For some businesses and organizations, direct mail marketing seems to be a bit of a mystery. Sometimes it works, and sometimes it doesn’t. They know that somehow these direct mail marketing efforts are supposed to drive sales, so they close their eyes and roll the dice again, hoping to get lucky.
True success in direct mail marketing, however, has almost nothing to do with luck. It’s really a matter of knowing your audience and touching them repeatedly with messages that work—messages that move them to action.
One of the great things about direct mail marketing is that you can track your results. You can measure them. And then you can make minor modifications and measure again against a control group. What you end up doing is repeating the strategies that work better and eliminating the ones that don’t work. That’s not luck—it’s science. You’re using hard data to justify changes you make.
So what exactly can you change and measure against your control group? Here’s a look at a few key elements that may affect responses to your direct mailing efforts.
- The List: Most direct mail experts will tell you that your list can account for as much as 40 percent of your mailing’s success. If you’re looking for new prospects/customers, that probably means renting a list. There are a lot of different lists available for rent. Some are a better fit for you than others, but you have to test them to discover which ones they are. You need to code your mailings so that when prospects respond, you know which list you used to reach them.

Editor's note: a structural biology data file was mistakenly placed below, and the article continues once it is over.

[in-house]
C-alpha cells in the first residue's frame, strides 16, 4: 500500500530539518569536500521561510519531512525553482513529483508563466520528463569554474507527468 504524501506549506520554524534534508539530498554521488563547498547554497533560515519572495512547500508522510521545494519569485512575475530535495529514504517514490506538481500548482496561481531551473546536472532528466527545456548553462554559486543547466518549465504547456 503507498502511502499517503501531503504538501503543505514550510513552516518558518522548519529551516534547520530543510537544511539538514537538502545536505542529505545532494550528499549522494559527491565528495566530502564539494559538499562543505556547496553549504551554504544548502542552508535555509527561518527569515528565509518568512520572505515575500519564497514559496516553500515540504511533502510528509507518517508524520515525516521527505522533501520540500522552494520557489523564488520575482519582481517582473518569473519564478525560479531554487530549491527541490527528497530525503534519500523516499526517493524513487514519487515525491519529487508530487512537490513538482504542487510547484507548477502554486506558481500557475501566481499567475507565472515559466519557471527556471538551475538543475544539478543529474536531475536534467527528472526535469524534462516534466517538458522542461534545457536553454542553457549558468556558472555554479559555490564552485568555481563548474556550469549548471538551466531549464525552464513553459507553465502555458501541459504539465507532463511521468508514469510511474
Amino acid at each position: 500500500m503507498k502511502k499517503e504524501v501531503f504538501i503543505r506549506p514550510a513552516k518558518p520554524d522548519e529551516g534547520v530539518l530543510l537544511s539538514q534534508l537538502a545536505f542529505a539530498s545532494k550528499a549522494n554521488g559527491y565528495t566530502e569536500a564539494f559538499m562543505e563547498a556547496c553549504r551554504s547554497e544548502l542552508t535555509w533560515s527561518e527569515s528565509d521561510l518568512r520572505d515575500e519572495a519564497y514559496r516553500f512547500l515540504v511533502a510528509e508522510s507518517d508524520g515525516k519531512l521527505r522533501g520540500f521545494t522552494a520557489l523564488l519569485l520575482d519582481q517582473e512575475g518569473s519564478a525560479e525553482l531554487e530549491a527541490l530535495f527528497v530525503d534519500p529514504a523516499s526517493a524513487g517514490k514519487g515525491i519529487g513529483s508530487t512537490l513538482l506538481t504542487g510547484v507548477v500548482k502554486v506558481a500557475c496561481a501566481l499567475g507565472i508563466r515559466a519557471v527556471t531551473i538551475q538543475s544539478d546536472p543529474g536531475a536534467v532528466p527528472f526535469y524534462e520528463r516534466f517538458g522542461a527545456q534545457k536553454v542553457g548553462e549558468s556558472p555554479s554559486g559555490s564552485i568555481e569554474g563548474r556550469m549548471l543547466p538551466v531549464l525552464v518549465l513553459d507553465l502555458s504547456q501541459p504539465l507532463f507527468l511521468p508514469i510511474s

- The Offer: What you offer people in order to get them to respond can also make a huge difference. Some people may respond to price. Others may respond to urgency or exclusivity. Still others respond to convenience. Try different offers, and (once again) code the mailings so you can see which offer generates the most responses.
- The Creative: Sometimes changing the graphics or the copy can boost responses. It may not be quite as dramatic as your choice of a list or your offer, but most experts would say that creative accounts for about 20 percent of your mailing’s success. That’s not something you want to ignore. So try variations in your design (photos, colors, etc.) and in your copy (longer, shorter, different headlines). Keep track of which ones perform better.
Even though the elements in your mailing that drive responses may be subjective in nature (offers and creative approaches), the responses to it are measureable. That’s objective. That’s data.
Here’s the kicker, though. You never really stop doing this process. Just because you get a better response doesn’t mean you’re finished. You best performer becomes the new “control” package, and you look for something else that can knock it from that perch.
What’s luck got to do with it? Almost nothing. Sometimes you can get lucky with a direct mail effort and stumble onto a great idea. There’s nothing wrong with that. But then use science (test and record) to make additional changes and generate even better responses.